Color Coding Scrivener to Keep Track of Your Story at a Glance
- I use the color coding to tell me what kind of scene it is I’m writing.
- To get the colors to show in your binder, you simply go to VIEW > USE LABEL COLOR IN > BINDER.
- If you have a creative way you use color coding in Scrivener, share it .
- Color coding Scrivener is one of my favorite little writerly tricks.
- If you have a story that shifts around in time or jumps locations, color coding in Scrivener can help you keep track of where you are in time and place.
As you can see, I have my current project set up with days of the week. But there are plenty of other uses for color coding scrivener.
@aprildavila: 4 ways to use the color coding function in Scrivener. #amwriting #writing @scrivenerapp
Color coding Scrivener is one of my favorite little writerly tricks. It’s just so freaking handy. Here’s how it works.
In the binder of your project simply right-click on any item (or selection of items) and move your mouse down the resulting mento to “Label.” You can chose one of the existing labels, or click the bottom option there to edit and create your very own labels. To get the colors to show in your binder, you simply go to VIEW > USE LABEL COLOR IN > BINDER.
As you can see, I have my current project set up with days of the week. My story is linear, and takes place over about eight days. I find it helpful to have this visual clue as to what scenes take place on what day. But there are plenty of other uses for labeling. Here are just a few I have heard writers discuss:
You can use different colors for different points of view. There are two main benefits to this. The first is that you will be required to break your scene when you shift point of view. You will be less likely to drift between POV if you have set it in your mind as one. The other benefit will be when it comes time to edit. If you look at your binder and see 90% of your scenes are from one POV, you might question whether you even need that other POV.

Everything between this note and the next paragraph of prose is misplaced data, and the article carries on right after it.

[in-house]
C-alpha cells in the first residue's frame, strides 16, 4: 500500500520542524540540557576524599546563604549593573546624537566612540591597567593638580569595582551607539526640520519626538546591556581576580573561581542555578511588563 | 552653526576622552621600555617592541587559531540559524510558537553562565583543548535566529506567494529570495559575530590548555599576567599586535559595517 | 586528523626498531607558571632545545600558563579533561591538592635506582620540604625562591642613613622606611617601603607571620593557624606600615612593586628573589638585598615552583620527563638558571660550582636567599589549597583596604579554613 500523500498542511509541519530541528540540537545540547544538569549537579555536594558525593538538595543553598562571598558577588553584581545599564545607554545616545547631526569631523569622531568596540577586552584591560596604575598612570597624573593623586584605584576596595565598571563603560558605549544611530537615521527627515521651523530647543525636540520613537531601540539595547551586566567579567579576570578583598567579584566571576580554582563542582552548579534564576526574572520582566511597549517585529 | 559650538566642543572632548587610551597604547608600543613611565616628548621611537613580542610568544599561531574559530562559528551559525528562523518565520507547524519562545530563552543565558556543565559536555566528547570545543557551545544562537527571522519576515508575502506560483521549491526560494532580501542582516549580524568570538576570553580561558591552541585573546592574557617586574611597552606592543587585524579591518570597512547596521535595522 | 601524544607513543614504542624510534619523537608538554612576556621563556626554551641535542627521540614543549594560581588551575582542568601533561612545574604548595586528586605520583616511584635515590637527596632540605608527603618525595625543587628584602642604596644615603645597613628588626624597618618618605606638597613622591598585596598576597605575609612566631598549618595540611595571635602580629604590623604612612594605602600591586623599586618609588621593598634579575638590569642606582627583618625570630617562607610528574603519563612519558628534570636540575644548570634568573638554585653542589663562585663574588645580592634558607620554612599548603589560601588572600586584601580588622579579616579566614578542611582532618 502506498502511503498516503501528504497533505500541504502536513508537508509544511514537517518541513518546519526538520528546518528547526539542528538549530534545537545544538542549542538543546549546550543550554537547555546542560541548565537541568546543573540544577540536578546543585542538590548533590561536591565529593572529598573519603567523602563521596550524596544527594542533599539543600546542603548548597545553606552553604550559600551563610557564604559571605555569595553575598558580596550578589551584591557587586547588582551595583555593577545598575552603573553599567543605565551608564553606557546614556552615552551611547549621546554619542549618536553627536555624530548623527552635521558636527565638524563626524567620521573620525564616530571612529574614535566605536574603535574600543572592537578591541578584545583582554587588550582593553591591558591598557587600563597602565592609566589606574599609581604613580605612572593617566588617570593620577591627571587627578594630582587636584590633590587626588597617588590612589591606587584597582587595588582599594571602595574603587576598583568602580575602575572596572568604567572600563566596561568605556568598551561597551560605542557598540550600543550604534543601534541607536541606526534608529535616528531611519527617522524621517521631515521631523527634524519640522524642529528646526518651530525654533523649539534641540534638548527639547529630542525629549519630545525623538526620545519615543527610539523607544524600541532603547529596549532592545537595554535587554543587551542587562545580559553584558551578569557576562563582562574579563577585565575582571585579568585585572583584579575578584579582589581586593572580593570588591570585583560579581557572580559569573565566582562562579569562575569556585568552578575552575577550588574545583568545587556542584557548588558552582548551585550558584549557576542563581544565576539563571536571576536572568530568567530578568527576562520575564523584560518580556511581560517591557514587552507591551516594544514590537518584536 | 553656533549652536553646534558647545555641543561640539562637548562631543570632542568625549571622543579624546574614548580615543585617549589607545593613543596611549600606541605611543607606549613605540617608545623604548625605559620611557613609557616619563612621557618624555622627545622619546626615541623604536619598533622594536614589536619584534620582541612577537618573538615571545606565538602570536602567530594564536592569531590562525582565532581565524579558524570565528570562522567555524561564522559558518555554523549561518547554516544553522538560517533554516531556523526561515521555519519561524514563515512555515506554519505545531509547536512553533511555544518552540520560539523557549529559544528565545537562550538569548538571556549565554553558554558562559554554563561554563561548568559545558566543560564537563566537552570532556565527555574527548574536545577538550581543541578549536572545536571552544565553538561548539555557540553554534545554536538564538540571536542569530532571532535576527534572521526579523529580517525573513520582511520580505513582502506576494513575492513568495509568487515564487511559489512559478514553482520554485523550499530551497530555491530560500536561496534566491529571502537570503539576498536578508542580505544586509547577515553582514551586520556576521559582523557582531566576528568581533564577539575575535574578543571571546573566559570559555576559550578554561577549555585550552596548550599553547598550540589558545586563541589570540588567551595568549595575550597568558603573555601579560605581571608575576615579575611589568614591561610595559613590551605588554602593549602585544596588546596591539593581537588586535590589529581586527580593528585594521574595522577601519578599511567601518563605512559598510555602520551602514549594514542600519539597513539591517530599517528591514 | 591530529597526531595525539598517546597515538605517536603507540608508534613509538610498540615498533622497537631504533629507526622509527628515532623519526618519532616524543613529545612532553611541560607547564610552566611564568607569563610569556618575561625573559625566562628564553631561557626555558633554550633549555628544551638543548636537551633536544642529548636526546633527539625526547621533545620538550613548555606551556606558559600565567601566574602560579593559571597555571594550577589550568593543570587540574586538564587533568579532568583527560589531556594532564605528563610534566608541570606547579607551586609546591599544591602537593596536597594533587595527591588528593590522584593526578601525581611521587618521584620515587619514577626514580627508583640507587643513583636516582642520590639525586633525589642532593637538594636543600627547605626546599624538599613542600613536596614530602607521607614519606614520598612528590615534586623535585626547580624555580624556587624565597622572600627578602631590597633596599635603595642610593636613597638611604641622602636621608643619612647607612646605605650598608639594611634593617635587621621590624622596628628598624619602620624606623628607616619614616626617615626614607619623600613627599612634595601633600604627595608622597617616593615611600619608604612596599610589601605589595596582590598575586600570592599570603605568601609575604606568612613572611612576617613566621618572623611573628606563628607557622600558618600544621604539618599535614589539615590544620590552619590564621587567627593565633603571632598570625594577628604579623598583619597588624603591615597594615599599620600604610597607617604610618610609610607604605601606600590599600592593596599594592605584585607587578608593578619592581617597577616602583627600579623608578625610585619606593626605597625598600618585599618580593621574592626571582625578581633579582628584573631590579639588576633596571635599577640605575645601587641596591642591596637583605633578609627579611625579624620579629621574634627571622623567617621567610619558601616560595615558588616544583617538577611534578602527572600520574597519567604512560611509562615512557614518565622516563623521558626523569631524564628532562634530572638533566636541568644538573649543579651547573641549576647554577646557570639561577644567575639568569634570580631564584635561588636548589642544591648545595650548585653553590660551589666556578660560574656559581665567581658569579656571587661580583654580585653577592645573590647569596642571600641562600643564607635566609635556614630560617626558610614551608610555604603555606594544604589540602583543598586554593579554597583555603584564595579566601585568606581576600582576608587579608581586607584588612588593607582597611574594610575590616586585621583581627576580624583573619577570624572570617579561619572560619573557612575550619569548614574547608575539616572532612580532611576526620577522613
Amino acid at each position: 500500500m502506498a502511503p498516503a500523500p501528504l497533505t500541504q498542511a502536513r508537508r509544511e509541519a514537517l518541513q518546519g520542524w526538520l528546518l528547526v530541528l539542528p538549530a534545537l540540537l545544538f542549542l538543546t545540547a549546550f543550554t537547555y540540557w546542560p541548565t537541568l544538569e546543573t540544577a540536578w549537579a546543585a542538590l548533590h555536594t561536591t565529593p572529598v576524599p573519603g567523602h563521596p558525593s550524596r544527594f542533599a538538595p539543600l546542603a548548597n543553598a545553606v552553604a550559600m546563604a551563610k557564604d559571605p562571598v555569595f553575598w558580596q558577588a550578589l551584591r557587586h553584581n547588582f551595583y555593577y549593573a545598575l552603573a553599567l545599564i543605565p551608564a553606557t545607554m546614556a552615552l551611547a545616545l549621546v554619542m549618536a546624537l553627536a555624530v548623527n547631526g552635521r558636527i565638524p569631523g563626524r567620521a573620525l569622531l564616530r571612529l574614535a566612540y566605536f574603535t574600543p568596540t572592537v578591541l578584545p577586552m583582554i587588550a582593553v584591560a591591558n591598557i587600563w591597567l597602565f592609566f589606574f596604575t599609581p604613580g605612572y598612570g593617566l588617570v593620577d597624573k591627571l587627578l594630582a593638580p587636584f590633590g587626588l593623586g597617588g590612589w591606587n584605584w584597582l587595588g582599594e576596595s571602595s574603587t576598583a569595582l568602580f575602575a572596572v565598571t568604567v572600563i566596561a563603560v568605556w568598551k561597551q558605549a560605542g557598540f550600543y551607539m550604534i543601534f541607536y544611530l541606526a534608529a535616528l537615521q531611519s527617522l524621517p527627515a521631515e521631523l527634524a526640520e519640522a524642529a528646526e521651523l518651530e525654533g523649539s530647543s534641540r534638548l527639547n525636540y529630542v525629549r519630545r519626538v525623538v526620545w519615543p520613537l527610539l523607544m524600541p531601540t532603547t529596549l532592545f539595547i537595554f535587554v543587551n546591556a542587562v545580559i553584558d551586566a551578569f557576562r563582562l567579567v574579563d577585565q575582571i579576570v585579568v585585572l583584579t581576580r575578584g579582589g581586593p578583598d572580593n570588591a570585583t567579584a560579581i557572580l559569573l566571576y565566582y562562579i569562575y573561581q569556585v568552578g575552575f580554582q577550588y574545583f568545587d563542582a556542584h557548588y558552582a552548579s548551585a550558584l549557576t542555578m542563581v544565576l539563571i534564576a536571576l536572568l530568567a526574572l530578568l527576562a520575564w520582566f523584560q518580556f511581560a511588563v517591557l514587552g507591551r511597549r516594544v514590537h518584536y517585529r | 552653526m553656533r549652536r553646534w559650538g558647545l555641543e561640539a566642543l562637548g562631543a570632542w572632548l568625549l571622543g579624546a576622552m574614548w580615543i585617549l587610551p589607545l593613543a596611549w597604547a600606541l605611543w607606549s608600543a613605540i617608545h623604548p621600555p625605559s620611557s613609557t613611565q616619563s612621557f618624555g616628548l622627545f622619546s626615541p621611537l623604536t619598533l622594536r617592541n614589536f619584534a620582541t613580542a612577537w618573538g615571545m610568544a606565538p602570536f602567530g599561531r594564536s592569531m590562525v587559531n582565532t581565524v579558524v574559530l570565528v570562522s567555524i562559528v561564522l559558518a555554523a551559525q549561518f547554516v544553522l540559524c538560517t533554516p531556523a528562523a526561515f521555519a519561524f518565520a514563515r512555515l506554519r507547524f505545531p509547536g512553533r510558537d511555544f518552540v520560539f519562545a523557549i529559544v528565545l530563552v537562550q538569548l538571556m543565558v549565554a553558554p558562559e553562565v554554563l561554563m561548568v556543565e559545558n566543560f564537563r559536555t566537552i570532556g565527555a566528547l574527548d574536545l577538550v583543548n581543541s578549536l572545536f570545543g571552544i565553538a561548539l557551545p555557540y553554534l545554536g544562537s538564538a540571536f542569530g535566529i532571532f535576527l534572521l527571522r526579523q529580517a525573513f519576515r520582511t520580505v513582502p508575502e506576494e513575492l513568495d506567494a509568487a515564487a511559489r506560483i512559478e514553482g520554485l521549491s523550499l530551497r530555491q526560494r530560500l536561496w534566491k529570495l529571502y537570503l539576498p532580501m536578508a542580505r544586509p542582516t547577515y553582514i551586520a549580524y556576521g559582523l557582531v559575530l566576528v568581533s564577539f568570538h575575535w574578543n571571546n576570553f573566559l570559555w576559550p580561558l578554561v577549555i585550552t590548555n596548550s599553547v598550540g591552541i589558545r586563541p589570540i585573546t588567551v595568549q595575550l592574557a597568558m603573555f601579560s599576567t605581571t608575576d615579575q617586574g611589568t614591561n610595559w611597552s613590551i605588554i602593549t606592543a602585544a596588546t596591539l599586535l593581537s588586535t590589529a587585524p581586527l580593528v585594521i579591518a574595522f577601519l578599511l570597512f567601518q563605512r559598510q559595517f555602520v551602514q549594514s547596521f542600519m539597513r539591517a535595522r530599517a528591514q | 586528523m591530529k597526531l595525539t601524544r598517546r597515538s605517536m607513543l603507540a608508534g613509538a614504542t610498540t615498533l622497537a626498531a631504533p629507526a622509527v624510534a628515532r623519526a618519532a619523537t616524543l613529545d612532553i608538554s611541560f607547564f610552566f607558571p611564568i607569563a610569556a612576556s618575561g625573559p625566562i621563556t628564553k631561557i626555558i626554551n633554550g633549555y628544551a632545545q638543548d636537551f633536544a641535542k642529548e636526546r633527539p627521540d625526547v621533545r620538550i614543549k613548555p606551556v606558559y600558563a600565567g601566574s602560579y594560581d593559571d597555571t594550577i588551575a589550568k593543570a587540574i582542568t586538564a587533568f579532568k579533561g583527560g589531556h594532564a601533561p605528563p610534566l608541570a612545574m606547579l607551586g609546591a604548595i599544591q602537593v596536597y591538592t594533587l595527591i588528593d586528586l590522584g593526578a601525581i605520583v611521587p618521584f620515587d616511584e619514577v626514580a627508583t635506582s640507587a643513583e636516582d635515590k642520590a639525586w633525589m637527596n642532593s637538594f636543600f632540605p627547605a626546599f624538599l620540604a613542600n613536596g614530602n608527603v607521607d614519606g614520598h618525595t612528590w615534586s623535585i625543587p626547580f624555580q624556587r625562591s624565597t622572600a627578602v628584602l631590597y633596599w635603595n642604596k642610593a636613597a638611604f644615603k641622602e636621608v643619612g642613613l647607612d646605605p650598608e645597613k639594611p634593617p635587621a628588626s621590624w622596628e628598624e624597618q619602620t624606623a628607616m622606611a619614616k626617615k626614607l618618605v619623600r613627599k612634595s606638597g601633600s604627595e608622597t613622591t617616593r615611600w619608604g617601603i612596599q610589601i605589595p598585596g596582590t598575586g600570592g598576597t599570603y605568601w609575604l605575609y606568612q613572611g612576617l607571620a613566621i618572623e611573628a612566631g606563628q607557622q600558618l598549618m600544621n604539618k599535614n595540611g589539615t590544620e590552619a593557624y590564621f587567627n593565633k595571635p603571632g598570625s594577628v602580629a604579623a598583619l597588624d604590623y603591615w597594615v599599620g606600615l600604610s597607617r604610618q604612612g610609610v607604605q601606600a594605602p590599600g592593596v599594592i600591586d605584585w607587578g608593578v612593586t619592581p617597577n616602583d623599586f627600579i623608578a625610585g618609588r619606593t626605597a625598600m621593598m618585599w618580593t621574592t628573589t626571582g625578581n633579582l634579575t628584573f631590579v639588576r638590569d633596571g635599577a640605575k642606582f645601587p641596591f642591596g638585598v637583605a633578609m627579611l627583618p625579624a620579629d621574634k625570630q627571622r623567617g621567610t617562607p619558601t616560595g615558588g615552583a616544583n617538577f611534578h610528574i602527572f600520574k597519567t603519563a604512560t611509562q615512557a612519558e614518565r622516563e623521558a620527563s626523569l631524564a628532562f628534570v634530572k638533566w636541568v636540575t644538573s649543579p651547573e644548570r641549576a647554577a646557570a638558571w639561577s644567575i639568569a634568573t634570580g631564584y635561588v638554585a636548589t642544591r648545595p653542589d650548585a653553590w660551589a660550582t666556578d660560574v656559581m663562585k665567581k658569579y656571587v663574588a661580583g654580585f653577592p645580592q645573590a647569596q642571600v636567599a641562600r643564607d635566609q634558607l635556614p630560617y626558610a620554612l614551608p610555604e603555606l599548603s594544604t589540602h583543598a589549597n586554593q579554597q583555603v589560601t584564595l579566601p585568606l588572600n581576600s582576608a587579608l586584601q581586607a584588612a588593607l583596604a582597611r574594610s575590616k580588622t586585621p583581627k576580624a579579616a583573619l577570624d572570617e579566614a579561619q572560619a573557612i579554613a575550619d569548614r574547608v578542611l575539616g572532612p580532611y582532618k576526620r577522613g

If you have a story that shifts around in time or jumps locations, color coding in Scrivener can help you keep track of where you are in time and place. Again, this can be useful for big picture edits. If you had a structure in mind that rotates through time periods or locations in a regular order, then you will be able to see at a glance if the scenes you’ve written match the order you wanted.
Some people use color labels to denote the status of a section of writing. While there is an option for setting a section’s status (right there below the Labels option on the menu), the status option doesn’t allow for color coding. Labels like “first draft,” “final draft,” “needs research,” can be given a color. Then, as you work each scene toward completion, you can watch the colors change. Writer Bronwen Fleetwood has a funny post about his own use of status labels here.
I’m sure there are other ways people use color coding. Maybe you are sharing sections of your work as your write it and you want to know at a glance which are out in the world and which aren’t. Maybe there is a Major Event in your story and you want everything before it to be one color, while everything after is another.
If you have a creative way you use color coding in Scrivener, share it here. We are all, forever, learning.
I’ve used the color coding for POV and to indicate scenes that need work, are repetitive, as a place card holder for an area where a scene needs to be added during revisions, a marker indicating a time line jump or a scene that appears out of order. I’ve also used the colors to represent my hook, inciting Incident, major plot points, Pinch points, mid point, crisis, dark moment, climax and resolution. I’ve also used color coding for my MC’s character arc / character transformation and to mark scenes that show her wound, the lie she believes, the ghost, why she believes the lie, and scenes that show her struggling with her inner demons and finally overcoming her fatal flaw to reach her desired goal. I’ve also used it to track my different story lines ( major plot line and sub plots).
I love the idea that one of your readers suggested and I’m going to borrow it- using the color coding for the crime, clues red herrings, investigation, subplot, etc.